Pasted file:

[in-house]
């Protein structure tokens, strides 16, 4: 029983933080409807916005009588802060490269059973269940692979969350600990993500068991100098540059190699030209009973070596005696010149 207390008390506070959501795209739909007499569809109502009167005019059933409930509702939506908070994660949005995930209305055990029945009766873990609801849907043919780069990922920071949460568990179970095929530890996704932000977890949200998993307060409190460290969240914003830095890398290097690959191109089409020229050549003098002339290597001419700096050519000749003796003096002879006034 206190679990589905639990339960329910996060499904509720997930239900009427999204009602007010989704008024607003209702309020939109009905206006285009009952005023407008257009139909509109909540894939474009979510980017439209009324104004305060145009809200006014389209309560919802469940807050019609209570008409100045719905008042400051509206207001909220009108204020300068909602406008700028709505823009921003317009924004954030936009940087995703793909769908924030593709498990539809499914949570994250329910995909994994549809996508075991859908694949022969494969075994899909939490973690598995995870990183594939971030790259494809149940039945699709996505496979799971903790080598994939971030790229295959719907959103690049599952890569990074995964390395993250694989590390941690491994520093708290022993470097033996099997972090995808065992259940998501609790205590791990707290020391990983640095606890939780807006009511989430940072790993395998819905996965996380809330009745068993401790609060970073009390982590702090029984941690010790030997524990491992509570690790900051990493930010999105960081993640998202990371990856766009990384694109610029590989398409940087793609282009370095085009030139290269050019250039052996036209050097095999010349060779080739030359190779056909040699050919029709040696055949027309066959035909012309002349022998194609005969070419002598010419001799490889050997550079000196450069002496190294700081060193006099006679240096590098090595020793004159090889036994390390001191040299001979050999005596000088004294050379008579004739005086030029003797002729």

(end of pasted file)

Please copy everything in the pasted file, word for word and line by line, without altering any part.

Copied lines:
[in-house]
């Protein structure tokens, strides 16, 4: 029983933080409807916005009588802060490269059973269940692979969350600990993500068991100098540059190699030209009973070596005696010149 207390008390506070959501795209739909007499569809109502009167005019059933409930509702939506908070994660949005995930209305055990029945009766873990609801849907043919780069990922920071949460568990179970095929530890996704932000977890949200998993307060409190460290969240914003830095890398290097690959191109089409020229050549003098002339290597001419700096050519000749003796003096002879006034 206190679990589905639990339960329910996060499904509720997930239900009427999204009602007010989704008024607003209702309020939109009905206006285009009952005023407008257009139909509109909540894939474009979510980017439209009324104004305060145009809200006014389209309560919802469940807050019609209570008409100045719905008042400051509206207001909220009108204020300068909602406008700028709505823009921003317009924004954030936009940087995703793909769908924030593709498990539809499914949570994250329910995909994994549809996508075991859908694949022969494969075994899909939490973690598995995870990183594939971030790259494809149940039945699709996505496979799971903790080598994939971030790229295959719907959103690049599952890569990074995964390395993250694989590390941690491994520093708290022993470097033996099997972090995808065992259940998501609790205590791990707290020391990983640095606890939780807006009511989430940072790993395998819905996965996380809330009745068993401790609060970073009390982590702090029984941690010790030997524990491992509570690790900051990493930010999105960081993640998202990371990856766009990384694109610029590989398409940087793609282009370095085009030139290269050019250039052996036209050097095999010349060779080739030359190779056909040699050919029709040696055949027309066959035909012309002349022998194609005969070419002598010419001799490889050997550079000196450069002496190294700081060193006099006679240096590098090595020793004159090889036994390390001191040299001979050999005596000088004294050379008579004739005086030029003797002729």